You might think the title is odd. But in reality, the Gospel is dangerous. I’m not talking about what is often passed around as being Gospel. I’m talking about the message Jesus actually said. What Jesus talked about was subversive. He talked about money and how it becomes a god that we listen to first above God. He talked about picking up the instrument that would kill you and willingly carry it. He talked about loving one’s enemies. He talked about welcoming strangers and outsiders. He talked about expanding who was in God’s kingdom. He talked about feed those who didn’t earn their own food.

He was a threat to the powers of the time – both religious and political. To the point that they killed him. Here’s what I know, religious and political authorities don’t kill someone because they are nice and harmless. They kill someone who threatens their power.

The Gospel we proclaim is dangerous. It is costly. Yet, too often we think the cost doesn’t apply to us. Why?


Yesterday was “Lutheran Day at the Capital” where Lutherans from across the Commonwealth of Pennsylvania came together to worship, to learn, and to do advocacy with state legislators. Yesterday we focused our attention on programs designed to alleviate hunger and the state budget.

Having been on three sides of government, I had many thoughts on the experience. Three sides, you ask? Yes. One side is as a citizen. One side was working for elected officials. And the last side having worked for a lobbyist.

Advocacy isn’t the same thing as lobbying. There are certainly things about lobbying and advocacy that overlap. Both try to influence how legislators will vote. Here’s a way that I define the difference between advocacy and lobbying: who’s it about? Lobbying is about getting something for yourself or the group your represent. Advocacy is about getting something for someone else. That is a simplistic definition, but it works.

Advocacy is also an extension of faith. This is important. Faith isn’t just a private matter. Some religious folks (and some denominations) try to tell their followers that faith is only a private matter. Except it’s not. Jesus never said it was. Our faith should have a public impact. It should impact policy. I’m not arguing for a theocracy though. If your faith causes you to advocate for policies that force people to conform to your religious belief, that’s moving towards theocracy. That’s about you and what you believe and how it benefits you ultimately. That’s not advocacy according to the earlier definition – that’s lobbying, but in a bad sense. There are times when lobbying is actually quite good – especially when it not only impacts you, but also empowers others. MLK, Jr. is a great example of this. Changing the Civil Rights laws certainly was a benefit for himself, but also empowering for many others.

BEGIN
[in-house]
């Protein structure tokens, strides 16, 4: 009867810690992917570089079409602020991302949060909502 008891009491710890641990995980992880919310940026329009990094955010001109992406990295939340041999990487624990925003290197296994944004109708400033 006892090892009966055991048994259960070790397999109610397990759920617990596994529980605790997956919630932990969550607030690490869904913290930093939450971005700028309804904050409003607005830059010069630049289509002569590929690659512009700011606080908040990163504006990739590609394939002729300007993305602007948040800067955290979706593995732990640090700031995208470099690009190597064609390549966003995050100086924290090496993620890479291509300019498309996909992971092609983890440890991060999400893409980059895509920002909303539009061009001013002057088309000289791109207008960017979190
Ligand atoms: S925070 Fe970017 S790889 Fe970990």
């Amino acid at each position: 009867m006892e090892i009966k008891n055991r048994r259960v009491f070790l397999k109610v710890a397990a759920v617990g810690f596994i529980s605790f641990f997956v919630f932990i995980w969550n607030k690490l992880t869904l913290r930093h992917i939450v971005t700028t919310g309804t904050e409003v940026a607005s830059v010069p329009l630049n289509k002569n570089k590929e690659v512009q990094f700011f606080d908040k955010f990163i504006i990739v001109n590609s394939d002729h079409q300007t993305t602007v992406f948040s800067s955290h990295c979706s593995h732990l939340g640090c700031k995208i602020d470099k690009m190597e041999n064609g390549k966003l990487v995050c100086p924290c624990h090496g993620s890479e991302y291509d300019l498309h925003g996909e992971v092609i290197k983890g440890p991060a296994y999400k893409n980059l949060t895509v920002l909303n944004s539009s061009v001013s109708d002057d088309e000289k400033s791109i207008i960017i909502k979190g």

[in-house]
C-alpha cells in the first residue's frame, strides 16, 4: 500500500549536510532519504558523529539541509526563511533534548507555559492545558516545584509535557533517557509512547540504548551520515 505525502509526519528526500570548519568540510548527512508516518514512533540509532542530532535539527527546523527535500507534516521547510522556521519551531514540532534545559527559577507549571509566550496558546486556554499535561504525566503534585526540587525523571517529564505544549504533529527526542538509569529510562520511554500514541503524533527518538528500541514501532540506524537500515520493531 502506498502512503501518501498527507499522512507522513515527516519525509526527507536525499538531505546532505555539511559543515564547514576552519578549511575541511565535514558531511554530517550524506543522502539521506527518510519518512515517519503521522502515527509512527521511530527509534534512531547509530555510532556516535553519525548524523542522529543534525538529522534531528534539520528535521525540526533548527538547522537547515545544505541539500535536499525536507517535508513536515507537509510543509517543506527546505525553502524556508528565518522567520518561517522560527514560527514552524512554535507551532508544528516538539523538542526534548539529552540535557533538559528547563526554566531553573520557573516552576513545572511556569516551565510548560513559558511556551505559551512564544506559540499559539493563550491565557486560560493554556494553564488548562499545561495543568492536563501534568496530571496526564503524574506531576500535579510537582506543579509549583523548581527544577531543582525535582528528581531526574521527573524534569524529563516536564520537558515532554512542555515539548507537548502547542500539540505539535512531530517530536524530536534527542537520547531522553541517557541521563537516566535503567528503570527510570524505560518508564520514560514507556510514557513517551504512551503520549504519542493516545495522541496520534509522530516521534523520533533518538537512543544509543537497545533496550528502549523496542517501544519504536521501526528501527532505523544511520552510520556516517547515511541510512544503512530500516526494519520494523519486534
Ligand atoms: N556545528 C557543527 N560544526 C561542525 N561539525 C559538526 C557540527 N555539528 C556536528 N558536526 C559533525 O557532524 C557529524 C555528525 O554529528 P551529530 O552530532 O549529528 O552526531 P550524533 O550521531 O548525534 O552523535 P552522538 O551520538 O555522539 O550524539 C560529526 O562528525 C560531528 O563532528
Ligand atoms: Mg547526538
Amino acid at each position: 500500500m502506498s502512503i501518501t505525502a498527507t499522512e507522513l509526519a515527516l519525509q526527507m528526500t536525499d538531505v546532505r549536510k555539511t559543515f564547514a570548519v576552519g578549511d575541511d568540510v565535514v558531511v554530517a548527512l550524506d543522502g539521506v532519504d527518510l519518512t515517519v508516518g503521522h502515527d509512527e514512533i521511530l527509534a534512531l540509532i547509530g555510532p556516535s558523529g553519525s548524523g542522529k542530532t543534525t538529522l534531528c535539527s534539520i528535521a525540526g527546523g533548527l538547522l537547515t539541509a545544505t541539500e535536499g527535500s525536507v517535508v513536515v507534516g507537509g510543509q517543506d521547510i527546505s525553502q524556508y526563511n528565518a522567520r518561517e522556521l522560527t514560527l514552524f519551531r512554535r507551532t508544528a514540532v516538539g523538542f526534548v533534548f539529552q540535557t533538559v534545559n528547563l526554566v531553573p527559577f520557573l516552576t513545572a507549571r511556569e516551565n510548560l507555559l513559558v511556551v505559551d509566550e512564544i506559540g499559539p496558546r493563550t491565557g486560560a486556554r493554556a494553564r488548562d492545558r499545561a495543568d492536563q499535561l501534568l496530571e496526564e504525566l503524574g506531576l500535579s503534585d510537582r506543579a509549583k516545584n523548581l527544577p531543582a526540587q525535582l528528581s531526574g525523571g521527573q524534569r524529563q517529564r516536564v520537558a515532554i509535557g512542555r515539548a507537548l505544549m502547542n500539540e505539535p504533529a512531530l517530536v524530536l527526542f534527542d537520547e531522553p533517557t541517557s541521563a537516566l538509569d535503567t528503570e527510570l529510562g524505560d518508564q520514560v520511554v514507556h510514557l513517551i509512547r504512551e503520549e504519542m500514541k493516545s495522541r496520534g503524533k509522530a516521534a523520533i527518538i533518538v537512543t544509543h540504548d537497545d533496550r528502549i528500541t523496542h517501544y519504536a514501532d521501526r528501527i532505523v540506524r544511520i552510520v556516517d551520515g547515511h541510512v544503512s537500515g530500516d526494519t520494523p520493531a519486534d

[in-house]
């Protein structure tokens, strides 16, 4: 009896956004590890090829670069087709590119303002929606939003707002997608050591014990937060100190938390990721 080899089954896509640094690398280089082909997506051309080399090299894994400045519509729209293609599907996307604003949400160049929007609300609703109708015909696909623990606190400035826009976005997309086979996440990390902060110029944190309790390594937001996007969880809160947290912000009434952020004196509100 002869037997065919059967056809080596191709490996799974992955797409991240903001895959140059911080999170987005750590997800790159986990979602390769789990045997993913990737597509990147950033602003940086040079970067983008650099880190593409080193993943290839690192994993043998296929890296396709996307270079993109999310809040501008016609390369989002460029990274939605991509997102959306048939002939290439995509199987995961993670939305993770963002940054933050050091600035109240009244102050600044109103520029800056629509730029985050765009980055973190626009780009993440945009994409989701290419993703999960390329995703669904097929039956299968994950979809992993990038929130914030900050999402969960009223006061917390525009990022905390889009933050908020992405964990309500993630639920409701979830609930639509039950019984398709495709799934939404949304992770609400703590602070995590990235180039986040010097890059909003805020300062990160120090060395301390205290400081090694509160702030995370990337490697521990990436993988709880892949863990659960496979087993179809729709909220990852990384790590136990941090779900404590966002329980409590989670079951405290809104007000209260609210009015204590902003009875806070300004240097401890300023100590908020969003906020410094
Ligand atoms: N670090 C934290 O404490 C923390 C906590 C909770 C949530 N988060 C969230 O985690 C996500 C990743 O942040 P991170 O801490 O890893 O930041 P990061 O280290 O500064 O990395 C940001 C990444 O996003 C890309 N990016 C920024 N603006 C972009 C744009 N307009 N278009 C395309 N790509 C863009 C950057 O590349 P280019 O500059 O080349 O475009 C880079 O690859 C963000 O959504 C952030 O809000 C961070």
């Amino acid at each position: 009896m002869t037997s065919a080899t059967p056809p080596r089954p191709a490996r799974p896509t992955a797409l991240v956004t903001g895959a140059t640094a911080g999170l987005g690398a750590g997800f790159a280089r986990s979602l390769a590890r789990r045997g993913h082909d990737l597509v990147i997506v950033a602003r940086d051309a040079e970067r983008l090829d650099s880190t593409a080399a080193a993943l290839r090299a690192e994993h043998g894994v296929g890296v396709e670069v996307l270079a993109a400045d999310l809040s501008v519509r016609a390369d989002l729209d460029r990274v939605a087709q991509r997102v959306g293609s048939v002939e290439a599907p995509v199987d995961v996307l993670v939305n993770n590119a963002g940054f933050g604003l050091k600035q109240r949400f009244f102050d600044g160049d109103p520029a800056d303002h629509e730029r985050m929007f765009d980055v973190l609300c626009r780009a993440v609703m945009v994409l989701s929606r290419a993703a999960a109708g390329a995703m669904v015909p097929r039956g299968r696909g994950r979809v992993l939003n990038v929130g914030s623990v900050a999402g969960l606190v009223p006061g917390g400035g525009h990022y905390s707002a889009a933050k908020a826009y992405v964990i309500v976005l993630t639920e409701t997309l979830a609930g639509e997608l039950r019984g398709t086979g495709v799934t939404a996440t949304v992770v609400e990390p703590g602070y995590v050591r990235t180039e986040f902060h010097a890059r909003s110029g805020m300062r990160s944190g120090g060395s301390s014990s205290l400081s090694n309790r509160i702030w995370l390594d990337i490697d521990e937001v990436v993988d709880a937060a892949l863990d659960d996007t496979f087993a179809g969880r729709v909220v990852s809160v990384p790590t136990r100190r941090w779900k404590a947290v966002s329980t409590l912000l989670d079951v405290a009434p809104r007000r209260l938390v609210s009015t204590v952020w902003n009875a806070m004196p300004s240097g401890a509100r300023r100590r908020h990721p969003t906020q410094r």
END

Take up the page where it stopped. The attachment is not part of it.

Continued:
On the other hand, if your faith causes you to advocate for policies that empower people, you might be on to something. Again, I’m making generalizations here – there are always exceptions to such generalizations. But that isn’t reason to throw out the whole definition.

Advocacy is an act of faith. We see people doing advocacy throughout our own history.

Yesterday was a day of advocacy. Today we advocate in other ways – providing food, connecting people to housing, visiting the sick, welcoming the stranger, connecting with the outcast. Tomorrow will bring more advocacy in other ways.


Abortion is a hot topic right now. Throughout the year, states have been passing laws related to abortion – some passing laws making abortion more restrictive (like Alabama) and other extending when abortions can be performed (like New York).

And with each new law, statements are made. Here’s what Gov. Ivey of Alabama was quoted as saying:

“To the bill’s many supporters, this legislation stands as a powerful testament to Alabamians’ deeply held belief that every life is precious and that every life is a sacred gift from God.” 

The problem with a debate on abortion is that it quickly becomes an emotional argument. People want to know who’s side you are on right away. When they know, then they can determine if they should listen to you or come up with opposing arguments right off the bat.

And as is usually the case with most emotionally charged arguments, the arguments end up being truncated down to simple tweets or memes designed for social media posts.

Too often, issues like abortion remain theoretical issues to be debated – removed from actual people that we know. We end up in heated debates at the macro level. At the macro level, wide-sweeping statements about the whole of the issue are made. And the problem is these wide-sweeping statements and arguments are often full of holes in logic and reasoning. They lack nuance. They become more like statements of faith, rather than anything that can be practically applied. They are the essence of philosophical arguments. There is a time and place for such arguments of course.